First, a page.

DO DJs SURVIVE ON PROMOS OR DO THEY GET THEIR CASH OUT?
Over the last two decades, dance artists have become the new rock stars with crowds of fans eager to follow in their footsteps.
Today this dream seems even easier to achieve than ever before; home studios now cost a fraction of what they used to resulting in producers popping up all over the world contributing to the global dance music industry.
It’s no surprise then, that the choice of music on the digital shelves for DJs and music fans to pick from is vast and sometimes overwhelming task to sort through. (in this recent interview with Beatport they confirm they are adding up to 25,000 new releases a week!)
But what about active DJs who play week in week out? Most of these guys are lucky enough to be on promo lists that secures them free music delivered directly to their laptop. But it this enough?
We conducted a survey with the DJs who are on our promotions company database and asked them Do DJs Buy Music For Their Sets? The results were astounding:
You read that right: 92% of DJs who play out regularly still buy music for their sets. We dug a little deeper to find out why.
Firstly, 36% of those who said they do buy music said it was to support labels and artists. Kiss Fresh Friday night host Charlie Tee said “even if I’m sent a track on promo and I love it, I still want to support the artist”.
This sentiment was also echoed by Viper Recordings Drum & Bass don Cyantific who stated “I’ll buy things to support my friends” while Jungle mainstay Marvellous Cain added “It’s nice to show some support to labels”.
Secondly, 44% of those that bought music said they buy more when they discover new artists and labels. Canadian DJ Stickybuds summed up most DJs responses: “It’s always fun finding new artists or labels that I don’t know about, plus I play lots of different genres, so it’s fun exploring what is out there and I’m happy to buy music”.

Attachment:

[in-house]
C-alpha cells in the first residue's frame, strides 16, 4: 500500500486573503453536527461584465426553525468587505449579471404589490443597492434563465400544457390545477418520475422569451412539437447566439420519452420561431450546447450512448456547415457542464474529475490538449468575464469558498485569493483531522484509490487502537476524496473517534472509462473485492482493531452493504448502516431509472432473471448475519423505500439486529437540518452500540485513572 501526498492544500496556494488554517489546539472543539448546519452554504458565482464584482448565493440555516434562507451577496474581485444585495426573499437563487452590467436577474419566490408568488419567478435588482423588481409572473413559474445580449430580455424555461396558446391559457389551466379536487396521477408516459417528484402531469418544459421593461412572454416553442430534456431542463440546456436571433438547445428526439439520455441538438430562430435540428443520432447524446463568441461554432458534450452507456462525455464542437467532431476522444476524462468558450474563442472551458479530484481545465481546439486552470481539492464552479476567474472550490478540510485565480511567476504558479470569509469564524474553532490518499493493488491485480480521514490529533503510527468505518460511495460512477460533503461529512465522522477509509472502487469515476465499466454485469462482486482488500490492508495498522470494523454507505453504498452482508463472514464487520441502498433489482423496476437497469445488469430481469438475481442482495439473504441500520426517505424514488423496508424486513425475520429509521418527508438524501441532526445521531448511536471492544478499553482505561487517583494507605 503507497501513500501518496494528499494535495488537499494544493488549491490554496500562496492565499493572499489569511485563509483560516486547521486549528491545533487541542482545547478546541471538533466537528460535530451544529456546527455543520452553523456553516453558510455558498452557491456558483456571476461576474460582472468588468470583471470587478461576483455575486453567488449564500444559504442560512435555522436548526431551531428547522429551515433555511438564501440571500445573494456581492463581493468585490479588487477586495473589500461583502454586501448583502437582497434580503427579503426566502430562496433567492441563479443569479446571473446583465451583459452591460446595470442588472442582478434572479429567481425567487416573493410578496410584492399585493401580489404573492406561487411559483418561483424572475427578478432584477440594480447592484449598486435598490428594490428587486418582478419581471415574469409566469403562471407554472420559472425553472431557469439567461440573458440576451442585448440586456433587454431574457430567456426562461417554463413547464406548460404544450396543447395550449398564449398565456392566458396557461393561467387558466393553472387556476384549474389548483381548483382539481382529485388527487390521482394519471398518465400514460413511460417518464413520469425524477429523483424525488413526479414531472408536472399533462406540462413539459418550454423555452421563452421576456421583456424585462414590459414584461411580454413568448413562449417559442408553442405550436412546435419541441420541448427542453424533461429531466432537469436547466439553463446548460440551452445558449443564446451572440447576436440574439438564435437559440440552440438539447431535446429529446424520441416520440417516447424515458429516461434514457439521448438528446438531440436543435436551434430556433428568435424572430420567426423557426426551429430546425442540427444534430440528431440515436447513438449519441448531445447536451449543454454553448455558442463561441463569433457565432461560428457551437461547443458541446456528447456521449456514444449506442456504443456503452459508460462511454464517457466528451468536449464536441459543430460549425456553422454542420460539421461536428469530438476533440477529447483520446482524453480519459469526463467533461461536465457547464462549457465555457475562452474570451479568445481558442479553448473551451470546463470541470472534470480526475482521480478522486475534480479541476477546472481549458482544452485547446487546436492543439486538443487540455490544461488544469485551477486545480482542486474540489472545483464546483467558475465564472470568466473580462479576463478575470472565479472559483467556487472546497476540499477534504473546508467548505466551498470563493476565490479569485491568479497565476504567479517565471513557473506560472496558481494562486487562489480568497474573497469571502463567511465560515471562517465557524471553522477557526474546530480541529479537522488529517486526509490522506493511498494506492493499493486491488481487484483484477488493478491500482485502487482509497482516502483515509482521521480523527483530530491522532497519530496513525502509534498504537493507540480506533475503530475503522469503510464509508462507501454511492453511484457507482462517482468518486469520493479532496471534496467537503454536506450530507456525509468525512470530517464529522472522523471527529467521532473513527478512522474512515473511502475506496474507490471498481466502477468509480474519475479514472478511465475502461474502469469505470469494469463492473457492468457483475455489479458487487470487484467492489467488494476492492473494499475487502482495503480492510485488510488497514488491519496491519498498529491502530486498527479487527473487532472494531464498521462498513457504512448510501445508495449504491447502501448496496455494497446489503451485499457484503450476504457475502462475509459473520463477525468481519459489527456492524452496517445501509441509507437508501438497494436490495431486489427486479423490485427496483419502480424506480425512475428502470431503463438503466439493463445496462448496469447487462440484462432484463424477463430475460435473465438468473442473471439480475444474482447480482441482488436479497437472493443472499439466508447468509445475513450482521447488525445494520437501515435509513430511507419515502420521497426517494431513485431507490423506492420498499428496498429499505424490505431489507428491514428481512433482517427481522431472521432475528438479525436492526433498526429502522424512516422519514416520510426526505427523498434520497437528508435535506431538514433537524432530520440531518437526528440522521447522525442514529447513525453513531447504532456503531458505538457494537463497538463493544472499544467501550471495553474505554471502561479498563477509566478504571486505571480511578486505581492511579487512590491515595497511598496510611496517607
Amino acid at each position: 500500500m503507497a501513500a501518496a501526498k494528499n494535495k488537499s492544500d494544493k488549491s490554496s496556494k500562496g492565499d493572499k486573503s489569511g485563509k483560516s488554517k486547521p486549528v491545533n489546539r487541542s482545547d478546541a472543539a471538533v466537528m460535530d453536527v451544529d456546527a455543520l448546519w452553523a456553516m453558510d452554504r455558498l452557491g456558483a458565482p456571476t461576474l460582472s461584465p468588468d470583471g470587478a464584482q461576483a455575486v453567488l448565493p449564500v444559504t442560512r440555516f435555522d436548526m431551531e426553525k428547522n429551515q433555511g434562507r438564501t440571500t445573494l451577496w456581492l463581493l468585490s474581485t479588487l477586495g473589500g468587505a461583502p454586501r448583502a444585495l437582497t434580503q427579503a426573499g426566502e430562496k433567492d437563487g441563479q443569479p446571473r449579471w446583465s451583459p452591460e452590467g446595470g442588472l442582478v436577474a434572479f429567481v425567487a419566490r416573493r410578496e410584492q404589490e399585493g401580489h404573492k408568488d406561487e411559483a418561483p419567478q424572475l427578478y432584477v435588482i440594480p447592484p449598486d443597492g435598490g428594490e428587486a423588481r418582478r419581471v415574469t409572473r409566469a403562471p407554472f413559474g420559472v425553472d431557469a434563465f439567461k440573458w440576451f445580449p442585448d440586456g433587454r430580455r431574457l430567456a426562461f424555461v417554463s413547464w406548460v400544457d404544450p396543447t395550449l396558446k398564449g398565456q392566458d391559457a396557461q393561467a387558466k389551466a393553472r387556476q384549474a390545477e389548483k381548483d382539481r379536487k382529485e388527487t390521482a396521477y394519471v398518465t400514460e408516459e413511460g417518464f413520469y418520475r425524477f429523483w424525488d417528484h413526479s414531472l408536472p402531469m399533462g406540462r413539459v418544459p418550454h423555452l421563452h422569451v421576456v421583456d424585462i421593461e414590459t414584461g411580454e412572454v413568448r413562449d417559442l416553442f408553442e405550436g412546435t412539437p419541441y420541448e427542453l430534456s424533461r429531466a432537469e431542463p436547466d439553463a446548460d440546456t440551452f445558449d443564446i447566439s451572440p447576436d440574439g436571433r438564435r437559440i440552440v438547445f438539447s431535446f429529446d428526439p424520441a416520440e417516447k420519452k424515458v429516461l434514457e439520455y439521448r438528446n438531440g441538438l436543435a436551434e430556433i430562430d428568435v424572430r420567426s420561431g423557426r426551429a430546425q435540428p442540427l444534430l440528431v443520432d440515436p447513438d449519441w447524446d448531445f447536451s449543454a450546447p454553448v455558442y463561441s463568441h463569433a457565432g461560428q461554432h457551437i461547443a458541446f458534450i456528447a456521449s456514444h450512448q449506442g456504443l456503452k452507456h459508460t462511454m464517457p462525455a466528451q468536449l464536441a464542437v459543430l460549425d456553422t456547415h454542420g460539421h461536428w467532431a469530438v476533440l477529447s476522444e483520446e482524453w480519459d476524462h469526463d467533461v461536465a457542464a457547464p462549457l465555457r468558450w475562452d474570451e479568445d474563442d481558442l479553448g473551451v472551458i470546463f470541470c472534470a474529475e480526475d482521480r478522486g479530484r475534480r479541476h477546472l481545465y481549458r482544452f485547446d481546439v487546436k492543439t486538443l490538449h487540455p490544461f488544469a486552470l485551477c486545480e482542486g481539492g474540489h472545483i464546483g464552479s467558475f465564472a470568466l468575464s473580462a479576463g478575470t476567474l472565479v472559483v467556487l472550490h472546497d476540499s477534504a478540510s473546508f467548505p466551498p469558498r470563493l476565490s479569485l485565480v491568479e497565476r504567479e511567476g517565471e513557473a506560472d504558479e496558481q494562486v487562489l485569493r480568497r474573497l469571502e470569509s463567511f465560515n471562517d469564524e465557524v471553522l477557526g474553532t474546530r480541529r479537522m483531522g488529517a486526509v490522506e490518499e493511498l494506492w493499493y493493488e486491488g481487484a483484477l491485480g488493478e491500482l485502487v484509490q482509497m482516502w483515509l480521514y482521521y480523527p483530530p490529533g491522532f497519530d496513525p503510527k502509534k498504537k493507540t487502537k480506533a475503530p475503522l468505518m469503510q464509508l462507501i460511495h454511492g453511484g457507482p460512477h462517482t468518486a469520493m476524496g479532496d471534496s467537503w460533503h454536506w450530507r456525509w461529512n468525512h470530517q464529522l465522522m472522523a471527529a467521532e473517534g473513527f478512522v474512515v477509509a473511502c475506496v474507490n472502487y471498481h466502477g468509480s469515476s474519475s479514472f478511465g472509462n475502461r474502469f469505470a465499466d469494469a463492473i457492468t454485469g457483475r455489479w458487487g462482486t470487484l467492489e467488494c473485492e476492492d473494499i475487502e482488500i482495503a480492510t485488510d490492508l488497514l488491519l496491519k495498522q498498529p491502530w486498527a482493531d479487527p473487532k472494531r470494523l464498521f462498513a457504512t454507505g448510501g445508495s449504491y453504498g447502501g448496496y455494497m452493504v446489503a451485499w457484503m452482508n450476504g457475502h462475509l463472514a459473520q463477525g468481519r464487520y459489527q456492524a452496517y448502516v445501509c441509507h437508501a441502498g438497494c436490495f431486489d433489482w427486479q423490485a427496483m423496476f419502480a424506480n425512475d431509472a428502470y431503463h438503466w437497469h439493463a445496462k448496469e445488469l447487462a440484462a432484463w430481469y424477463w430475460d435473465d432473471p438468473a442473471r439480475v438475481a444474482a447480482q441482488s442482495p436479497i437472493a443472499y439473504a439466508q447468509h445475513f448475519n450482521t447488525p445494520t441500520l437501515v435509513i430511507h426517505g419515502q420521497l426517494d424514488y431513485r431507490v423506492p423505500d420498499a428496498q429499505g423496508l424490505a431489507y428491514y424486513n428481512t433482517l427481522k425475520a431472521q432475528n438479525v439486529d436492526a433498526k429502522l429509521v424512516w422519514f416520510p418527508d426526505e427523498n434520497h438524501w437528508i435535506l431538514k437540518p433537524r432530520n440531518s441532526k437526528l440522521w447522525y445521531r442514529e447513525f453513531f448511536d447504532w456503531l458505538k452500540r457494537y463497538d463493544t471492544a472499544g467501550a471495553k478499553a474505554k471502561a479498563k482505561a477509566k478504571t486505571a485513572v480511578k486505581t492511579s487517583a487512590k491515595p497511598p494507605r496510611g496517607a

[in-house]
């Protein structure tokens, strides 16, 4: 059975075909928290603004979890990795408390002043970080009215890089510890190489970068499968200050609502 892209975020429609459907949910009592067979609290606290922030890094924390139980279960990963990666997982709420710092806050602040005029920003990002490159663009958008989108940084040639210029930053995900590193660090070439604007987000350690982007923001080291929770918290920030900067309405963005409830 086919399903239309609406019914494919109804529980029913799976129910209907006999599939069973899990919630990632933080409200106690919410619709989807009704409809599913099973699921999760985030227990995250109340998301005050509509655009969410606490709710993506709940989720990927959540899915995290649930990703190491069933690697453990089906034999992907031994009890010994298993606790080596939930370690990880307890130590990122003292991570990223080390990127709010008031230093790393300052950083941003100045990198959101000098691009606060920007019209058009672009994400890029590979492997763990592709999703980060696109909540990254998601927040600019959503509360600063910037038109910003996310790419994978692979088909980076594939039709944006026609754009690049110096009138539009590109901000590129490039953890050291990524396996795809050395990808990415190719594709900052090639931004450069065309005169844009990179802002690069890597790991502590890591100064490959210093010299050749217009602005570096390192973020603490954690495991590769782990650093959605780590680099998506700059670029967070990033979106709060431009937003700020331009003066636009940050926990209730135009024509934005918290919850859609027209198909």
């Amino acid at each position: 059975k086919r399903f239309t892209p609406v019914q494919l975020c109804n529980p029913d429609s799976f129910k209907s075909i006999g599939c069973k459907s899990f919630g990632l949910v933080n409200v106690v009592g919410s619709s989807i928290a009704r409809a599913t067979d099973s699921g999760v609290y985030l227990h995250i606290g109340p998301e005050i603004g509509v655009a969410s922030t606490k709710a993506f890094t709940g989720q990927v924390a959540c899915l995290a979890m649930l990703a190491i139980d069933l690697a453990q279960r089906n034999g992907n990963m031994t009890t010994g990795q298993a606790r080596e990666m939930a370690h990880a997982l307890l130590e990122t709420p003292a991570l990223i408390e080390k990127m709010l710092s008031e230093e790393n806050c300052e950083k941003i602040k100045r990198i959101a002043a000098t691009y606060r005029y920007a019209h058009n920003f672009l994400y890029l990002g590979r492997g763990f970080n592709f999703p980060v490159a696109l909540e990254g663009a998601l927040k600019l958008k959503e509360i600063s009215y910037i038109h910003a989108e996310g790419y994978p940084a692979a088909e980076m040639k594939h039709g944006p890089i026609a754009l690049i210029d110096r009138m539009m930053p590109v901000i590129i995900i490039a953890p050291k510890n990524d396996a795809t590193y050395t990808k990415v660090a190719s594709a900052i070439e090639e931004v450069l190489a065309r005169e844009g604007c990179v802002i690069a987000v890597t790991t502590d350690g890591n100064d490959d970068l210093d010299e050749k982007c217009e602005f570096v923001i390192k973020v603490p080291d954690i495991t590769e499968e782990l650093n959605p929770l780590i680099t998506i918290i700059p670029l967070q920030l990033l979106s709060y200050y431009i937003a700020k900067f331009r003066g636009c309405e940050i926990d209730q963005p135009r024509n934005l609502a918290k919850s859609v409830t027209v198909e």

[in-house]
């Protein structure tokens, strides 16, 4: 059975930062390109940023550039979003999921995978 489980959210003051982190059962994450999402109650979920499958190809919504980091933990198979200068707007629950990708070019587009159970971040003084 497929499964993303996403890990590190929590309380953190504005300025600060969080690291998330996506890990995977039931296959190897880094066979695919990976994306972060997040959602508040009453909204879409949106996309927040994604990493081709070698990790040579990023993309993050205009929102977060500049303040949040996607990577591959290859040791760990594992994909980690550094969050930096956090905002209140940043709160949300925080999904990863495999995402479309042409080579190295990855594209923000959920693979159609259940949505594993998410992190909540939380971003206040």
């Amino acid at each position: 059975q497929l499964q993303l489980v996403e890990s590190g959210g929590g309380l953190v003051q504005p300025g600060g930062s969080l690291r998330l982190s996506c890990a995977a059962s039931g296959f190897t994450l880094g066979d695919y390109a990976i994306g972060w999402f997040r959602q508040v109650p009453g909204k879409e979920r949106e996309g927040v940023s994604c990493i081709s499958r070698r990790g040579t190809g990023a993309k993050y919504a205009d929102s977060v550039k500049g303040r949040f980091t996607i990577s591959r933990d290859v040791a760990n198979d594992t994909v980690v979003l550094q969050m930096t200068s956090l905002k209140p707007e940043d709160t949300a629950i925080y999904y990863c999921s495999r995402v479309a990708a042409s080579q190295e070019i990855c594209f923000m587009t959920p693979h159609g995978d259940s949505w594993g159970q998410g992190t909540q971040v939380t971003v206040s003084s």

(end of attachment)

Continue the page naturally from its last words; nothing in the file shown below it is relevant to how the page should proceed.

One message is clear: DJs are music lovers first and foremost… and they always will be. UK Garage DJ Norris ‘Da Boss’ Windross sums it up neatly: “I would not just play promotional music alone as I consider myself to be a music lover and like to support in all ways”.
While 36% said they buy music as they didn’t receive the promo. It’s worth pointing out here that there are a variety of reasons for this: DJs may have missed the promo, they may not have been on the list at the time or it was outside the genre they’re perceived to be associated with.
In some cases getting a promo can inspire a DJ to search out for more as Jez from Utah Saints explains: “Not everything gets picked up through promo companies. Promo companies do give me a nudge to go and check out new releases on Beatport and the charts on iTunes etc”.
Reid Speed said “I buy music because I don’t receive every song I like on promo”. Broadcasting stalwart Dave Pearce told us “there are always going to be the odd tracks you don’t have on promo” while house legend Todd Terry was clearly just keen to get the music as soon as possible:“if I like the track, I can’t wait for promo to arrive”.
These results are very encouraging. There’s a common perception that DJs lord it up by getting free music and being paid to play it. According to the DJs we spoke to, the old cliché is far from the truth.
In fact, 68% of the DJs we surveyed spend up to £10 ($15) a week on music while just over a quarter of them spend between £10-£30 ($15-$50) and 5% spend more than £30 ($50) per week.
That’s an average spend of over £1300 ($2000) per week per 100 DJs.
No surprises here – Beatport, iTunes & JunoDownload have long been leaders in dance music digital retail. Though it needs to be noted that 13% of the DJs we surveyed still invest in vinyl. Passionate about vinyl, Hypercolour said “I enjoy discovery through my own traditional methods (Vinyl). Going to record shops!”
Digital sales have been on the decline for a few years now as streaming services start to take the lead, but it’s good to see that DJ’s who every week get sent free music are still contributing financially… and for all the right reasons.
ARE YOU A DJ AND DO YOU BUY MUSIC?
IF SO WE’D LIKE TO HEAR FROM YOU BELOW IN THE COMMENTS…